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First Person: Deaf Presence at the Creating Change Conference

By Connor Gillis

On January 23-27, Atlanta hosted the National Gay and Lesbian Task Force’s Creating Change Conference. Creating Change is the largest gathering of leaders in the LGBT social justice movement. More than 3,000 people come from all around the country to attend this conference. A wide spectrum of people are represented: from CEOs of companies, to social workers in hospitals, to Executive Directors of non-profits, and grassroots movement leaders who organize their communities while holding down low or no-paying jobs, and more.

The conference occurred at the Hilton Atlanta hotel, in downtown Atlanta, GA. Creating Change organizers set up a “Disability and Access” table across from registration to address any issues around access, disability, and interpretation at the conference. Interpreters were offered to any Deaf/HH people who registered for the conference and scheduled them in advance. Many of us were disappointed when we discovered that the access table was not adequately staffed. When the table was being staffed, it was by the ASL interpreters, who could not answer questions about other access needs at Creating Change. At many times it was challenging to locate the interpreters, who often were not at the assigned table when they were not working. There were also issues with securing certified interpreters for our workshop session. We were able to give feedback on all of these points to the disability and interpreting point person, and hope that our concerns will be concretely addressed and incorporated into how the conference handles disability and language services next year.

At its peak, there were ten Deaf people at the conference of varying backgrounds. Eight identify as transgender or gender non-conforming. Seven identify as people of color. One person was from Gallaudet. One person was from Minnesota. Eight were from the Atlanta, GA, area.

One of the most exciting parts of the conference for myself was attending Alex Jackson Nelson and Stephanie “Butta” Johnson’s presentation on the Community Needs Assessment (CNA) for the D/HH/DB GLBT community in the D.C. Metro area. The research results are intended to inform and impact community engagement and focused action towards community improvement for the D/HH/DB GLBT Community in the D.C. Metro area. Research results may be beneficial in creating platforms for policy change and development in regards to access for the D/HH/DB GLBT community.

Alex and Butta presented their preliminary research results over brunch to a small room full of well-known LGBT movement leaders and researchers. The presentation went very well, and many individuals in the room indicated that they would be anxiously awaiting the final results of the CNA.

The research results will be shared with the broader community on March 1, 2013, at a celebratory event in the Peikoff Alumni House (Ole Jim) from 5:15-8:00pm on the Gallaudet University campus. The event is public, and all are welcome to attend.

In addition to the CNA presentation, the conference hosted a workshop examining the intersection of Deaf, trans, and disabled identities. Led by Eliza Greenwood and myself, the workshop was titled “Austin Unbound: Deaf, Trans, Disabled?”. We had over 50 people in attendance for our 2.5 hour long session. Four Deaf people from Atlanta showed up to our session, and participated in our panel.

The room was full for our workshop.

The room was full for our workshop.

We began the session with a small group discussion. We asked our participants to break up into groups and share what they knew about the Deaf, transgender, and disabled communities. We encouraged people to share their personal experiences.

Participants broke up into small groups to discuss the topics.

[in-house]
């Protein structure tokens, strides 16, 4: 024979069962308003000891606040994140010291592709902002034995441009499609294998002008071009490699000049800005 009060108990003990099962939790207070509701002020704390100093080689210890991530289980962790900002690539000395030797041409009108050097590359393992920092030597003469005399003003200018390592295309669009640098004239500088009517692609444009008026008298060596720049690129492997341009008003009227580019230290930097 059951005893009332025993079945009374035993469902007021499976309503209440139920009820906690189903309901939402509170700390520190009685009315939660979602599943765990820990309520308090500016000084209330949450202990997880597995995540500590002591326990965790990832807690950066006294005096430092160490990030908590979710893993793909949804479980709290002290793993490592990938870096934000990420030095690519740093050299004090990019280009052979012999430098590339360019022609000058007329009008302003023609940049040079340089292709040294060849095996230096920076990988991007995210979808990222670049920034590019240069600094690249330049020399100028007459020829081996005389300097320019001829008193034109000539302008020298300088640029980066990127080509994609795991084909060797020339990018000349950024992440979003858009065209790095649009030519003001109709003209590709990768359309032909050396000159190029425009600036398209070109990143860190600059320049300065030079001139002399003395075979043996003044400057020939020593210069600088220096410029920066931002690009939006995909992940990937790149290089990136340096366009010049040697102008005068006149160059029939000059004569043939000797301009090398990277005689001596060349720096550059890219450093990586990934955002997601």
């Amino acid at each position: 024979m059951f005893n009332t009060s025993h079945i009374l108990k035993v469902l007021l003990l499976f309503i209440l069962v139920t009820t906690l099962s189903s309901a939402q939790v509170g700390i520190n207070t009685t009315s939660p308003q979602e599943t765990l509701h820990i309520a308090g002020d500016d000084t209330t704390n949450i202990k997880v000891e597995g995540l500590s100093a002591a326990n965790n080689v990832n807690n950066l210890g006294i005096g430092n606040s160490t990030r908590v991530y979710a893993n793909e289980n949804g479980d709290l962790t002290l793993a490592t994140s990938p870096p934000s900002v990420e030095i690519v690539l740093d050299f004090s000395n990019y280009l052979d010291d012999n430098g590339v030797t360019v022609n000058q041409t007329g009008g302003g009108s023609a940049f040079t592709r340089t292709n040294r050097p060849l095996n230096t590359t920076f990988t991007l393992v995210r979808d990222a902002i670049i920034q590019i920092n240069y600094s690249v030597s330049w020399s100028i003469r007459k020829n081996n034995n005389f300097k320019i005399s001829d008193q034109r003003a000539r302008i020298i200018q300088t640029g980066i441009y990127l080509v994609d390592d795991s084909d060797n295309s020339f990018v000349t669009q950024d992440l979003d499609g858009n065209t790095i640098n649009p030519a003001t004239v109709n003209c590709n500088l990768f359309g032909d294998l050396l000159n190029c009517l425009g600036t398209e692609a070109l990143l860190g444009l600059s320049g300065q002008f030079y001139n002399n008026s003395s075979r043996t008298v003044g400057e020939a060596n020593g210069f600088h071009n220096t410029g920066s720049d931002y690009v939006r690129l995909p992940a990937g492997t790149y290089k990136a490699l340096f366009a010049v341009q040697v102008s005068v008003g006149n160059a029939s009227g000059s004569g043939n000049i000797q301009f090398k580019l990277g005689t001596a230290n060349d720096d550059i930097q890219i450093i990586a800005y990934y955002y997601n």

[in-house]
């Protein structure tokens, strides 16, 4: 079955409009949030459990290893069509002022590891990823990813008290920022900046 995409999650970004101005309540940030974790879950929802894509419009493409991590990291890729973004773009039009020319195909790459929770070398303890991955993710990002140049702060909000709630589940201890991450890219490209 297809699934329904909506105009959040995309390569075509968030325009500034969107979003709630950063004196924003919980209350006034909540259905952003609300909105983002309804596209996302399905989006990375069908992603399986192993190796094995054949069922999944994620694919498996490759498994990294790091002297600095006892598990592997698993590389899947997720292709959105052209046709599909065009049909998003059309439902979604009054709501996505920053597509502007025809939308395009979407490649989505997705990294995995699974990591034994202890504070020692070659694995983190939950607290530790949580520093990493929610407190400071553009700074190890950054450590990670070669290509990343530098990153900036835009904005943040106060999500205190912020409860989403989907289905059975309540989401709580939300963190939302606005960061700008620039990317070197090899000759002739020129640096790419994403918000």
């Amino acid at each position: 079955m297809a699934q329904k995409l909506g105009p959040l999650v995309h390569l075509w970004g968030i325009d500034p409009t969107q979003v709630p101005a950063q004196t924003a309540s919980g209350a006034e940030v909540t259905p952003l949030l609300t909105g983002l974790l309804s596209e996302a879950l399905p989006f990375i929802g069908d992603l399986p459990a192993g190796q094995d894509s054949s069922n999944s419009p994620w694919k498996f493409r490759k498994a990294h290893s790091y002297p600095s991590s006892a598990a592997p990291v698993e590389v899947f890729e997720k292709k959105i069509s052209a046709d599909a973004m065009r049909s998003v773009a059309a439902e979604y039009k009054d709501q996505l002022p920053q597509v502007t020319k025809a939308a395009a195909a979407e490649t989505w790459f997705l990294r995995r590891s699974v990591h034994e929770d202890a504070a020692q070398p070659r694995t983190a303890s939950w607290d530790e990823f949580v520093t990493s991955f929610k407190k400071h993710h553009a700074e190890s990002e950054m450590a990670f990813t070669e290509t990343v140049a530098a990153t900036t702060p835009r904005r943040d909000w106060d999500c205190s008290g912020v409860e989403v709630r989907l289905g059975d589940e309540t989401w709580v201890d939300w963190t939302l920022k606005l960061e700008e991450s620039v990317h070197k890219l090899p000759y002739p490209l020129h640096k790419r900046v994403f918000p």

Participants broke up into small groups to discuss the topics.

We then showed the film “Austin Unbound” which was produced by Eliza Greenwood and is about Austin, a Deaf transgender man. Eliza answered questions about the film and shared about her experience making the film.

Eliza explaining her process of making the film "Austin Unbound".

Eliza explaining her process of making the film “Austin Unbound”.

In addition to showing  “Austin Unbound”, Eliza and I guided a discussion on the intersections of the disability justice movement and whether or not the transgender and Deaf communities fit within this movement.

Mia Mingus, a leader in the Disability Justice movement, writes, “Disability justice has the power to not only challenge our thinking about access but to fundamentally change the way we understand organizing and how we fight for social change. It has the power to bring our bodies back into our conversations. What do we do with bodies that have limitations, that are different (no matter how much we want to change them)? How do we acknowledge that all bodies are different, while also not ignoring the very real ways that certain bodies are labeled and treated as “disabled?”…Disability is not monolithic. Ableism plays out very differently for wheelchair users, deaf people or people who have mental, psychiatric and cognitive disabilities. None of these are mutually exclusive, and are all complicated by race, class, gender, immigration, sexuality, welfare status, incarceration, age and geographic location.”

We kicked off the second half of our session with a panel of people who identified as Deaf, trans, and/or disabled. Our panel was composed of Eliza, 1 Deaf genderqueer white person, 3 Deaf trans women of color, 1 Deaf trans-ally of color, and myself (a Deaf trans white man). Our panelist shared their thoughts on the disability justice movement and whether or not Deaf identities and trans identities fit within that movement.

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The panel sharing their stories and experiences.

Eliza states, “In terms of Deaf & trans identities intersecting with disability, my team is split on the issue. It is complicated to address. Some of us are excited about what the Deaf and trans communities might gain by aligning with the Disability Justice movement. Others of us prefer to focus on the community building opportunities the film presents along the Deaf/trans spectrum, and see Austin Unbound as more of a cultural piece.”